David used the words “the river’s emotional language” to describe this connection. Those words made something shift in me. I had been living in the Australian bush for over a year. When David spoke of the river, he was referring to something I had only begun to sense: a reciprocal relationship with the bush. I had always looked at nature as a one-way street—with me directing the relationship. Now, looking out the window at the gentle hills of Silver Wattle, I questioned my perspective. I sensed the landscape guarding me as much as I was considering it. Something was developing.

Not just water but land was also being protected by David’s community. His niece, Cheryl Bucanan, and her People worked to save huge tracks of land. First the Kooma Traditional Owners Association, KTOA, worked side-by-side putting in fences to stop river erosion and to keep the cows, sheep, and pigs from harming the area called Murra Murra/ Many Hands. Later, under Bucanan’s leadership, they reclaimed the 30,000 hectares of adjacent land on Bendee Downs. They fought and won the IPA status (Indigenous Protected Area) to protect it. They named it the Happy Frog Conservation, hired an Aboriginal ranger to oversee it, and opened the doors to programs in land management, water resourcing and Aboriginal culture.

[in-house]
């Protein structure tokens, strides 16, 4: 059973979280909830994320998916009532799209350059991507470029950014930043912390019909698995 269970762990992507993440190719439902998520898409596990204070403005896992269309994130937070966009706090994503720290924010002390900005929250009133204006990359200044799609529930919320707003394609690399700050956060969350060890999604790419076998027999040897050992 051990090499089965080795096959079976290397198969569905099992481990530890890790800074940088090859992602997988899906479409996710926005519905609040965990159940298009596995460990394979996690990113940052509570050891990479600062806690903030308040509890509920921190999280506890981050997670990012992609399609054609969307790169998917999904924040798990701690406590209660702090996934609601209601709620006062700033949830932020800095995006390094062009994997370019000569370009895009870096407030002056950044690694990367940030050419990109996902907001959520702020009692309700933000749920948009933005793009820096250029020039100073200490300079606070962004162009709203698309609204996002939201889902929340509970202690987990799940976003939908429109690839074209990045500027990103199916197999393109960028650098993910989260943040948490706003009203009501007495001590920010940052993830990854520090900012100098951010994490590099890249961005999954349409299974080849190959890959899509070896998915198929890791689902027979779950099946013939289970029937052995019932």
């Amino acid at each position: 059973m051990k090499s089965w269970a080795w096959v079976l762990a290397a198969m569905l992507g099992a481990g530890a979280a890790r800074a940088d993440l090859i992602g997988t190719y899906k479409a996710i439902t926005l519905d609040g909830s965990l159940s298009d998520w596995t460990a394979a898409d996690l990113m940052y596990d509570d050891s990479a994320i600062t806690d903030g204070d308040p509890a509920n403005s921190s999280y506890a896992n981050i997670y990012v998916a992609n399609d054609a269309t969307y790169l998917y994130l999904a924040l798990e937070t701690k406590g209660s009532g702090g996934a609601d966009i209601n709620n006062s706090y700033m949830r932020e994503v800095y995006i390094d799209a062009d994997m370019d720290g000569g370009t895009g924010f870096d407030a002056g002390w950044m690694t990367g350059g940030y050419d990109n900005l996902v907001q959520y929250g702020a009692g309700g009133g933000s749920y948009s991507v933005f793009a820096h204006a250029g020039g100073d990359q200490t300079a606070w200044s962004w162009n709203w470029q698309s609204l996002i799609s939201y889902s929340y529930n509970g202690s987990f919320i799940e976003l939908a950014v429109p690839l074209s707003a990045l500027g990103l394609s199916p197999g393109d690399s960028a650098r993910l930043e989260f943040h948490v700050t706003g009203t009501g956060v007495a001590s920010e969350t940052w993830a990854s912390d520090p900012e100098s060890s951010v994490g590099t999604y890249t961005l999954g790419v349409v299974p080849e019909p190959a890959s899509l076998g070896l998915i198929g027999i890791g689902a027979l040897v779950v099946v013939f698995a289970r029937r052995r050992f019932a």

As David spoke and the day progressed, a comfortable feeling was growing in the room. I felt relaxed in this room of strangers. I observed in all of us a certain quality of attention emerging. Was it David’s melodious voice? Or the strong but reposeful presence of the other facilitators and Silver Wattle staff that was influencing us?  Or perhaps it was just the mere relief of leaving behind a hectic world where so much of the time many of us are working at top speed yet can never quite get on top of things. It seemed that by just sitting there I was learning about Aboriginal culture while gathering vital, yet less visible resources.

However, there was still more factual information to absorb. Two other facilitators, Shane Mortimer from the Ngambri  People of the Guumaal language area, and Andrew Cooper, an archeology cultural anthropology PhD student, placed David’s stories into a modern legal context. Shane explained the way that present Western law defines Aboriginals as Squatters on their own land—living on land claimed by the British. Professor Lilenthal from the University of Malaysia, over Skype, broke down this untruth step by step by deconstructing the British laws.